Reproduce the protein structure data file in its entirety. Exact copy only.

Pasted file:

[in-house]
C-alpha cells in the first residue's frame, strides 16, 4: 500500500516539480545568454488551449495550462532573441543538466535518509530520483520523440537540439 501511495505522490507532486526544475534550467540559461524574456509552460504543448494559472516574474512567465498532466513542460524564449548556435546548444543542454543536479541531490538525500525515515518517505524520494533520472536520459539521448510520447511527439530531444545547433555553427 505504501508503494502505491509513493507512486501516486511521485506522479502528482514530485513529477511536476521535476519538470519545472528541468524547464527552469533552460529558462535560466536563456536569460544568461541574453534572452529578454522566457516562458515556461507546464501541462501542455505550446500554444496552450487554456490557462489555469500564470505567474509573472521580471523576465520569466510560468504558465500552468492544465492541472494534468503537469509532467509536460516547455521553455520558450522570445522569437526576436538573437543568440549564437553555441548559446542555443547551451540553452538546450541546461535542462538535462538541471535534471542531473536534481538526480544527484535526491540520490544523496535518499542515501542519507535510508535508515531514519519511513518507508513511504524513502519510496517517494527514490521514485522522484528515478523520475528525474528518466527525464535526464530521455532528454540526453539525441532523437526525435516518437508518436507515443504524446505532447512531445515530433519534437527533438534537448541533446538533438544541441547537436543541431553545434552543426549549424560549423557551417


[in-house]
C-alpha cells in the first residue's frame, strides 16, 4: 500500500516539480545568454488551449495550462532573441543538466535518509530520483520523440537540439 501511495505522490507532486526544475534550467540559461524574456509552460504543448494559472516574474512567465498532466513542460524564449548556435546548444543542454543536479541531490538525500525515515518517505524520494533520472536520459539521448510520447511527439530531444545547433555553427 505504501508503494502505491509513493507512486501516486511521485506522479502528482514530485513529477511536476521535476519538470519545472528541468524547464527552469533552460529558462535560466536563456536569460544568461541574453534572452529578454522566457516562458515556461507546464501541462501542455505550446500554444496552450487554456490557462489555469500564470505567474509573472521580471523576465520569466510560468504558465500552468492544465492541472494534468503537469509532467509536460516547455521553455520558450522570445522569437526576436538573437543568440549564437553555441548559446542555443547551451540553452538546450541546461535542462538535462538541471535534471542531473536534481538526480544527484535526491540520490544523496535518499542515501542519507535510508535508515531514519519511513518507508513511504524513502519510496517517494527514490521514485522522484528515478523520475528525474528518466527525464535526464530521455532528454540526453539525441532523437526525435516518437508518436507515443504524446505532447512531445515530433519534437527533438534537448541533446538533438544541441547537436543541431553545434552543426549549424560549423557551417